I post videos on YouTube talking about technology (mainly AI) and showcasing my side projects online. One thing I struggle a lot is to create high quality visualizations of code and terminal outputs in the videos. When you check out videos from accounts like Fireship and ByteByteGo, you will find their visuals very clear and crisp, and it takes a lot of time to record and edit using various softwares. When I started making videos myself, I definitely felt the amount of effort in production to take the videos to the next level.
I looked into how Jeff from Fireship makes his videos, he says that he makes extensive use of video editing tools like After Effect. My girlfriend has a copy of After Effect for her UI animation work, so I tried to see if I can use it to create animations of my videos. It turned out there is such a learning curve that it would take me a while to get familiar with and be productive with the tools to make videos. I don’t think I have enough time to learn all that while working on a full-time job.
I started to look for tools that can record my screen and improve the video quality. I use Cleanshot X and Screen Studio to record my screen so I can show my code, web pages, and terminal outputs. Once the raw footage is prepared, I use Final Cut Pro (my girlfriend has a copy because she is also a YouTuber) and CapCut (a good free alternative with a great AI to generate captions fast, built by the TikTok Team) to do the final edit and rendering before uploading to YouTube.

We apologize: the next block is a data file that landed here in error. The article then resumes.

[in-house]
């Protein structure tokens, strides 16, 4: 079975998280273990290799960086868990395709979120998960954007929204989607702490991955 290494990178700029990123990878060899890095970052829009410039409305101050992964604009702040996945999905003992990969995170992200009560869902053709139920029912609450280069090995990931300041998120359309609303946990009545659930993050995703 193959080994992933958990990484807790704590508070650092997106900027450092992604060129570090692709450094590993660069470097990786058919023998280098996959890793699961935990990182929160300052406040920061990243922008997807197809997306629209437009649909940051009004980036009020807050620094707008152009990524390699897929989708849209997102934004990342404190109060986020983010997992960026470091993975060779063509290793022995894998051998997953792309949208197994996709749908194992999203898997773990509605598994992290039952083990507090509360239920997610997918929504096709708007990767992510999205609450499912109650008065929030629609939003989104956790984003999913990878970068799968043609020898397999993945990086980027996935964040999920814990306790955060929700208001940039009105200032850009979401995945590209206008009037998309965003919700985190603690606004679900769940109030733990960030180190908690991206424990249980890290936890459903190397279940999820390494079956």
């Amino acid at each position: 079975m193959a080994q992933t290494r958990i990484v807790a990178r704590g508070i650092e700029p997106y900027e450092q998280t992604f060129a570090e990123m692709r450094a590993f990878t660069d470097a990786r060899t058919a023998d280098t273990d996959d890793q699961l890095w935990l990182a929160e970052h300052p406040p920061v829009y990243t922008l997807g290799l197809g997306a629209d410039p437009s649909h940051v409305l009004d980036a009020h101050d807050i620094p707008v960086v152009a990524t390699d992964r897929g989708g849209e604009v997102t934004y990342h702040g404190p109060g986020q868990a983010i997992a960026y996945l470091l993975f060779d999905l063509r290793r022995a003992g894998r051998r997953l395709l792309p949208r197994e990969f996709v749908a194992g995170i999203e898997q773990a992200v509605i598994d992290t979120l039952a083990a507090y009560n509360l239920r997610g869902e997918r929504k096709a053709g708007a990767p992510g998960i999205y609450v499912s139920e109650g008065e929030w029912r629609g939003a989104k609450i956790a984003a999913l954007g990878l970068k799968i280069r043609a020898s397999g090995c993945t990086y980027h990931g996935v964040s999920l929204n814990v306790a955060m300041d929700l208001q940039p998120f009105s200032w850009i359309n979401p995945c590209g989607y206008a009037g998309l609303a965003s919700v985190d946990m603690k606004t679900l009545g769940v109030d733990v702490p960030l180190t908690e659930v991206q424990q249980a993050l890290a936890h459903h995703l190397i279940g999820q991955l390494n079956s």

Even with all these tools, one problem I find is that it is still not easy to get a clear and crisp rendering of code snippets and terminal outputs. Since the fonts are small compared to the main screen, and often times we either have to zoom way in before recording, and/or have a irregular-aspect-ratio clip where I need to worry about putting an appropriate background for. What’s even harder is that, when we need to scroll around, I need to always worry about the timing. Often times it will require a few takes before the scrolling is perfect.